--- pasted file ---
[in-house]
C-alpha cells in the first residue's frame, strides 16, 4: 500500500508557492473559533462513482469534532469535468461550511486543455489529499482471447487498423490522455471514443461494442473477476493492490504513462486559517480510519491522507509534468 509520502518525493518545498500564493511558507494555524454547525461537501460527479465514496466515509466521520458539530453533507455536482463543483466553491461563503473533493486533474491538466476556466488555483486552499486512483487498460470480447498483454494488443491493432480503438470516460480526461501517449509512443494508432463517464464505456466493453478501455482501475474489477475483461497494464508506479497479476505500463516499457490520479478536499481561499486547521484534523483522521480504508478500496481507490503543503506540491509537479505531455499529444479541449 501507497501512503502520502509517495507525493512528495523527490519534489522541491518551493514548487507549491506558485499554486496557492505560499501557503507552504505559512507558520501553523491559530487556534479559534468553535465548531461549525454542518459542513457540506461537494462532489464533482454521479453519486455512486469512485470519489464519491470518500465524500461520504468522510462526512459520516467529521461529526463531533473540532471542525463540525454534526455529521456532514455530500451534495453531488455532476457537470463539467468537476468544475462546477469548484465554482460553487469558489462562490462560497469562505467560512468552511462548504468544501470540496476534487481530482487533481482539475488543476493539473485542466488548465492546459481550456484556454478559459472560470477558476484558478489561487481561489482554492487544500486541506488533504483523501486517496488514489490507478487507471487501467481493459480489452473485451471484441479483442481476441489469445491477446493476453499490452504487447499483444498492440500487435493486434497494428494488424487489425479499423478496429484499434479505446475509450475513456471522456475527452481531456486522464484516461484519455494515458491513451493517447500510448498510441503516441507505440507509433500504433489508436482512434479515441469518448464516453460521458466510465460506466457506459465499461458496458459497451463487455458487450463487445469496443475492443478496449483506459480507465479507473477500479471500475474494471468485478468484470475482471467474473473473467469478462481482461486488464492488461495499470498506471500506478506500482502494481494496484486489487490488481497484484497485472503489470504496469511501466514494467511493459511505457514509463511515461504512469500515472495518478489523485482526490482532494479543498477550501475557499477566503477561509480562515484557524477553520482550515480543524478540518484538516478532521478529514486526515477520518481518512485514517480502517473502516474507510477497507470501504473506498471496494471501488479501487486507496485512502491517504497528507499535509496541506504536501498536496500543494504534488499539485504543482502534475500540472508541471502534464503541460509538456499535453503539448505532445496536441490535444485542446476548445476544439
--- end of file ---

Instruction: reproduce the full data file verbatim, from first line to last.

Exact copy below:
[in-house]
C-alpha cells in the first residue's frame, strides 16, 4: 500500500508557492473559533462513482469534532469535468461550511486543455489529499482471447487498423490522455471514443461494442473477476493492490504513462486559517480510519491522507509534468 509520502518525493518545498500564493511558507494555524454547525461537501460527479465514496466515509466521520458539530453533507455536482463543483466553491461563503473533493486533474491538466476556466488555483486552499486512483487498460470480447498483454494488443491493432480503438470516460480526461501517449509512443494508432463517464464505456466493453478501455482501475474489477475483461497494464508506479497479476505500463516499457490520479478536499481561499486547521484534523483522521480504508478500496481507490503543503506540491509537479505531455499529444479541449 501507497501512503502520502509517495507525493512528495523527490519534489522541491518551493514548487507549491506558485499554486496557492505560499501557503507552504505559512507558520501553523491559530487556534479559534468553535465548531461549525454542518459542513457540506461537494462532489464533482454521479453519486455512486469512485470519489464519491470518500465524500461520504468522510462526512459520516467529521461529526463531533473540532471542525463540525454534526455529521456532514455530500451534495453531488455532476457537470463539467468537476468544475462546477469548484465554482460553487469558489462562490462560497469562505467560512468552511462548504468544501470540496476534487481530482487533481482539475488543476493539473485542466488548465492546459481550456484556454478559459472560470477558476484558478489561487481561489482554492487544500486541506488533504483523501486517496488514489490507478487507471487501467481493459480489452473485451471484441479483442481476441489469445491477446493476453499490452504487447499483444498492440500487435493486434497494428494488424487489425479499423478496429484499434479505446475509450475513456471522456475527452481531456486522464484516461484519455494515458491513451493517447500510448498510441503516441507505440507509433500504433489508436482512434479515441469518448464516453460521458466510465460506466457506459465499461458496458459497451463487455458487450463487445469496443475492443478496449483506459480507465479507473477500479471500475474494471468485478468484470475482471467474473473473467469478462481482461486488464492488461495499470498506471500506478506500482502494481494496484486489487490488481497484484497485472503489470504496469511501466514494467511493459511505457514509463511515461504512469500515472495518478489523485482526490482532494479543498477550501475557499477566503477561509480562515484557524477553520482550515480543524478540518484538516478532521478529514486526515477520518481518512485514517480502517473502516474507510477497507470501504473506498471496494471501488479501487486507496485512502491517504497528507499535509496541506504536501498536496500543494504534488499539485504543482502534475500540472508541471502534464503541460509538456499535453503539448505532445496536441490535444485542446476548445476544439